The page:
Christmas Island red crabs (Gecarcoidea natalis)
heading to sea
Christmas Island is home to 20 terrestrial and intertidal crabs, including coconut crabs (a personal favorite: I’ve seen these guys in the Solomon Islands) and red crabs. The latter are famous for their massive march to the sea from their jungle home:
(I strongly encourage you to watch all the National Geographic videos on the red crab migration [millions of crab babies!!], but I’ll warn you now: you will come to hate yellow crazy ants!)
SO MANY BABIES!
Red crabs undergo an incredible physiological change when embarking on their journey: they have to get their muscles from couch-potato to marathon-runner, which involves changes in their gene expression (rather than an 18 week training program. Lucky!). Scientists from the University of Bristol just published an article on red crab leg muscles, and it is covered quite splendidly here.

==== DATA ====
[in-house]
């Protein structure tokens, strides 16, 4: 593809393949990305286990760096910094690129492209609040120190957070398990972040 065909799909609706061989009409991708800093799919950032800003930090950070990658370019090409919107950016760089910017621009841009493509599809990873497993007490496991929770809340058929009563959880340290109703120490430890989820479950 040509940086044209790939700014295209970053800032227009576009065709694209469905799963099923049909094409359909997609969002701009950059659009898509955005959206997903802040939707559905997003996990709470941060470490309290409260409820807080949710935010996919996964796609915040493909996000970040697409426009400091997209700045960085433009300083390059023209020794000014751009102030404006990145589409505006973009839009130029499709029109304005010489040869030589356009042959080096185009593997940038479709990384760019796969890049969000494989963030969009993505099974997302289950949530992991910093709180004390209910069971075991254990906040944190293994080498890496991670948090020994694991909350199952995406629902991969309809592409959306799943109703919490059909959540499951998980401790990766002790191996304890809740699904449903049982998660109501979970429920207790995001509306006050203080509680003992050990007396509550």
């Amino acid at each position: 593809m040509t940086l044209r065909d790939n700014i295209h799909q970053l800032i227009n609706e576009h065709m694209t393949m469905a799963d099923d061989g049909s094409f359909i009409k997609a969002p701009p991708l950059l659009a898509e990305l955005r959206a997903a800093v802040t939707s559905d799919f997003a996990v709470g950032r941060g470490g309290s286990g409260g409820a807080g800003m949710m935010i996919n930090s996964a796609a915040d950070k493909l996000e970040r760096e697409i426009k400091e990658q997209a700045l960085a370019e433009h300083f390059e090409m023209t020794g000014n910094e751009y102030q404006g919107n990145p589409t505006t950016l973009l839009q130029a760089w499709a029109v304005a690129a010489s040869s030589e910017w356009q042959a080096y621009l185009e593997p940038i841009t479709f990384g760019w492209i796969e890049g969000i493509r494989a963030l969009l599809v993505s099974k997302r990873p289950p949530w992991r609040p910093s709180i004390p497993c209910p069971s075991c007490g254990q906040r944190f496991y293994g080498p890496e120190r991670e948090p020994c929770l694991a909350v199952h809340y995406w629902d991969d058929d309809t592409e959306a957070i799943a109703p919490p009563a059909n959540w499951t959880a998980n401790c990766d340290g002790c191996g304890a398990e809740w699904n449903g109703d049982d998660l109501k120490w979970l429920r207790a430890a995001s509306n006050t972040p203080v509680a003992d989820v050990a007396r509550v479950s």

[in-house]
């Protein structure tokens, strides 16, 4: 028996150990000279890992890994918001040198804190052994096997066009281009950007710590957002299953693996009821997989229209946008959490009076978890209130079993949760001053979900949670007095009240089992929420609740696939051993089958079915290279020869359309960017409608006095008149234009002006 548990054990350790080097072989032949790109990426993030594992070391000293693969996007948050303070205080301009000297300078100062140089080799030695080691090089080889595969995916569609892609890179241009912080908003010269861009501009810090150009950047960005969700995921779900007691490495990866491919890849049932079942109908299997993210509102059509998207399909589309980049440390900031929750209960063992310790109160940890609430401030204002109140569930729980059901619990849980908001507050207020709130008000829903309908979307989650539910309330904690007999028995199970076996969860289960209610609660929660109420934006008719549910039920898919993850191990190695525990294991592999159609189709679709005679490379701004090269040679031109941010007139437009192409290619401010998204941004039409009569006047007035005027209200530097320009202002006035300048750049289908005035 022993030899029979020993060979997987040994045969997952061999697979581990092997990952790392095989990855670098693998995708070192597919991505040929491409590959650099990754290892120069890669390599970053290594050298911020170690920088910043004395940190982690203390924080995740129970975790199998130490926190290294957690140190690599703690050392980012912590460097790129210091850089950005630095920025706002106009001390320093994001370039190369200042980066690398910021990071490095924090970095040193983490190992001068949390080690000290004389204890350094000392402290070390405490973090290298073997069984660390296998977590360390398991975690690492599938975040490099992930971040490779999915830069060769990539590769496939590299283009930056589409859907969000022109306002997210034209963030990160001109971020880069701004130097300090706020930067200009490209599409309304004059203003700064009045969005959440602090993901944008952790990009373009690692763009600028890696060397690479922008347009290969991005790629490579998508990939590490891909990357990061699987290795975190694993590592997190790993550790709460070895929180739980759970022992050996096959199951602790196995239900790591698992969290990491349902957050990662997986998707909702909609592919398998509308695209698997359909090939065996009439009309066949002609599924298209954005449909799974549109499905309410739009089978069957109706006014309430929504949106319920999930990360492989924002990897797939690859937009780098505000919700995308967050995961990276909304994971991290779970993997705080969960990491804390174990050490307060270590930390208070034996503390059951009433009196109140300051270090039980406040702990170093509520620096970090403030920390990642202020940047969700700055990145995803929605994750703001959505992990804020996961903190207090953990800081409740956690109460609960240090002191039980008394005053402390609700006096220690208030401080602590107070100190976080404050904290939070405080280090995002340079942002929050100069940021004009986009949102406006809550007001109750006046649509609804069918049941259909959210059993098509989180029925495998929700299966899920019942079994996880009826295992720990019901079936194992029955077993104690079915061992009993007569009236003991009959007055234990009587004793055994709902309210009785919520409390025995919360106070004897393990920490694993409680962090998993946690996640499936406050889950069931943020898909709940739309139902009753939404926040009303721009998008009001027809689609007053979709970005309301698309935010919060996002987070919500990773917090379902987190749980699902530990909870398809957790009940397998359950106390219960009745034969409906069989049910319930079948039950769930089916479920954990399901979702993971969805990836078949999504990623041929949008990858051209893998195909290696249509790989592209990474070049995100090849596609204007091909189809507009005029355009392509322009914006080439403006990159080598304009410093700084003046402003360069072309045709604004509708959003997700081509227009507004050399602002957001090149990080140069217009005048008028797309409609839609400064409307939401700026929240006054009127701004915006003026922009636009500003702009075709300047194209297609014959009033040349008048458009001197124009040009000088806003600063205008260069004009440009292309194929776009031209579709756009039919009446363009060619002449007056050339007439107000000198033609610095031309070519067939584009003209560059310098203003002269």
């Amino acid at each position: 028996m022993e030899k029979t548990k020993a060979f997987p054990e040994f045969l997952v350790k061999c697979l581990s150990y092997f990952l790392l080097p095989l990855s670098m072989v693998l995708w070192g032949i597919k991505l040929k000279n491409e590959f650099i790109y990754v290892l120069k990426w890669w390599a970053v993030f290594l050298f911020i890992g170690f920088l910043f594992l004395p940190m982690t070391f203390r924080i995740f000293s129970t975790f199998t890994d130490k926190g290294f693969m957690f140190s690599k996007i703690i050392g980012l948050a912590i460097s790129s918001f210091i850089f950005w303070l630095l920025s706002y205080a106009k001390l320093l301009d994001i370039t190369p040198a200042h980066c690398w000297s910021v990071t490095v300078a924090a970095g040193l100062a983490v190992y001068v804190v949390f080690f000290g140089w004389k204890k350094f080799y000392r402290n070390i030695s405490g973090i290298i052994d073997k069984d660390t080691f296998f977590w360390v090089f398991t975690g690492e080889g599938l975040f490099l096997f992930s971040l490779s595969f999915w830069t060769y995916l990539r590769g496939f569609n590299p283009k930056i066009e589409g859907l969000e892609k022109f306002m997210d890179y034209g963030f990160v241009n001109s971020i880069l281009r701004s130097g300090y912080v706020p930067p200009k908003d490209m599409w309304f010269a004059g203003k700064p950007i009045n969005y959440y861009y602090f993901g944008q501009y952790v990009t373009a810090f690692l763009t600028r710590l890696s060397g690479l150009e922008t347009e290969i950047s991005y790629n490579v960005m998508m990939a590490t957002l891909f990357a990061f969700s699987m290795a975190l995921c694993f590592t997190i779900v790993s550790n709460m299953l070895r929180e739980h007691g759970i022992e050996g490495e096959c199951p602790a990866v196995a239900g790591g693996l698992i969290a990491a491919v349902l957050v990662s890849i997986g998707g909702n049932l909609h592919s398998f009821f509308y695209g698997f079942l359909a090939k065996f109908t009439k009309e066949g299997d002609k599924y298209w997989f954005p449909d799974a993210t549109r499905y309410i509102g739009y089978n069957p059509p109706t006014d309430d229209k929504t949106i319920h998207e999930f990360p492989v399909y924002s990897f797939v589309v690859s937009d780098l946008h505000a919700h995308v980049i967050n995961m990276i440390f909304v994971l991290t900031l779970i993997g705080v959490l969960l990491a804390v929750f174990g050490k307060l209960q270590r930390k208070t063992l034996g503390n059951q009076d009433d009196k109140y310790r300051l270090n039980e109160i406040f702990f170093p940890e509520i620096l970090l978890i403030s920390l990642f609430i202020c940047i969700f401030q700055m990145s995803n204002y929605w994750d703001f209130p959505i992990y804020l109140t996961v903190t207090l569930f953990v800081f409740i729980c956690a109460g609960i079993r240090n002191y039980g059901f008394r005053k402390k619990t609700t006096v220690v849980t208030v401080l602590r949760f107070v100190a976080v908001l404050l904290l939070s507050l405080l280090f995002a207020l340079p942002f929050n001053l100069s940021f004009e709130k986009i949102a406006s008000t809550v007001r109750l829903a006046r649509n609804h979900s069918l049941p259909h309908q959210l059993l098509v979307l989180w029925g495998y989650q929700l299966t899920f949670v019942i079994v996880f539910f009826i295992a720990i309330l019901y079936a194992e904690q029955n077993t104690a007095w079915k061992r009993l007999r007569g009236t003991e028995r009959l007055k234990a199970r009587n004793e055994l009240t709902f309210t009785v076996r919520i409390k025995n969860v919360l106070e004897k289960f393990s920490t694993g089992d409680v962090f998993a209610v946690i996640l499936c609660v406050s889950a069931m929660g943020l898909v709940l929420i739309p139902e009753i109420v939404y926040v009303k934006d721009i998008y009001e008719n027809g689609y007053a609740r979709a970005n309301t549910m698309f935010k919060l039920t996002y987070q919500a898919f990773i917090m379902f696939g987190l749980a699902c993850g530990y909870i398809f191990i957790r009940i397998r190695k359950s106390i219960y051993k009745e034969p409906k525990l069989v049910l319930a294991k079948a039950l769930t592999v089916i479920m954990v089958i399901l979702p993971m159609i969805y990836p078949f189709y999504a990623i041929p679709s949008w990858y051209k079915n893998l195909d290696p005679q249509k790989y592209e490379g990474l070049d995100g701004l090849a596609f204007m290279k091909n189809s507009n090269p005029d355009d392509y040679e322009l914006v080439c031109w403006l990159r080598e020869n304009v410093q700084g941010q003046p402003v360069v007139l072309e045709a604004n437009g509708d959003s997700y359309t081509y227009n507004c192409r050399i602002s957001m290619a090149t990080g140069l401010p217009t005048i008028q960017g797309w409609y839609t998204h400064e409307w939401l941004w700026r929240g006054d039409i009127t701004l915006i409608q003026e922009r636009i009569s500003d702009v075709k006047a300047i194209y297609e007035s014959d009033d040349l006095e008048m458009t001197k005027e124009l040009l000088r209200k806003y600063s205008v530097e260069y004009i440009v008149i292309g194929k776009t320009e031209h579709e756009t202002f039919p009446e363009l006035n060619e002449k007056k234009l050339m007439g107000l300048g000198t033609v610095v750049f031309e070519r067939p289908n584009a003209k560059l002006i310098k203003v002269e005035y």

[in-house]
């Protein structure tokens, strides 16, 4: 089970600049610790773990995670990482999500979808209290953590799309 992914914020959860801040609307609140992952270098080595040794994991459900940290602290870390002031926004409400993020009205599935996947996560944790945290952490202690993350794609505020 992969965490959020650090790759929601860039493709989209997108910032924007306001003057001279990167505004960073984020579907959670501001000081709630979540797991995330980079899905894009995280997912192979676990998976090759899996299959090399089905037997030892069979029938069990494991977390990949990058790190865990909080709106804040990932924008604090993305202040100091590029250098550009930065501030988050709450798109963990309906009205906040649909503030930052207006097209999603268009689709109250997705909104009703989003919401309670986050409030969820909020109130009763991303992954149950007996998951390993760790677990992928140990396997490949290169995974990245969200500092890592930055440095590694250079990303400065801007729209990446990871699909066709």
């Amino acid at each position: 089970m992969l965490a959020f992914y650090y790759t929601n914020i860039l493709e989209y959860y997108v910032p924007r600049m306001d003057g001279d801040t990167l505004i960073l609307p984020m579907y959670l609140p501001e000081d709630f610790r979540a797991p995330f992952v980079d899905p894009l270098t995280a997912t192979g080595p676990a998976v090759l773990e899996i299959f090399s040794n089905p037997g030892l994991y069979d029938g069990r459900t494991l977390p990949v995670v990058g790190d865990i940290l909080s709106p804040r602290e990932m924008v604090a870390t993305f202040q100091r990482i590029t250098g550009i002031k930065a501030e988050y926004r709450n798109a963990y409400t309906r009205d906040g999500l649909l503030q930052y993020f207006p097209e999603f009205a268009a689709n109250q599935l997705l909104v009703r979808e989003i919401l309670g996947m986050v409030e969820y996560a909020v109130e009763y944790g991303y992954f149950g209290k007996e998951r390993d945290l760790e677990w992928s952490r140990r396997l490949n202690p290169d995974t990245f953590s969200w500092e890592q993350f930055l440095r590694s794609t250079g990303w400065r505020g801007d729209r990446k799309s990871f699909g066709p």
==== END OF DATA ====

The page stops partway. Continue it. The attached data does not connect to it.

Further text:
I’ll leave you with my take on a Christmas Island Christmas tree:
Red crab reading:Postel, U., F. Thompson, G. Barker, M. Viney, and S. Morris. 2010. Migration-related changes in gene expression in leg muscle of the Christmas Island red crab Gecarcoidea natalis: seasonal preparation for long-distance walking. Journal of Experimental Biology 213: 1740-1750.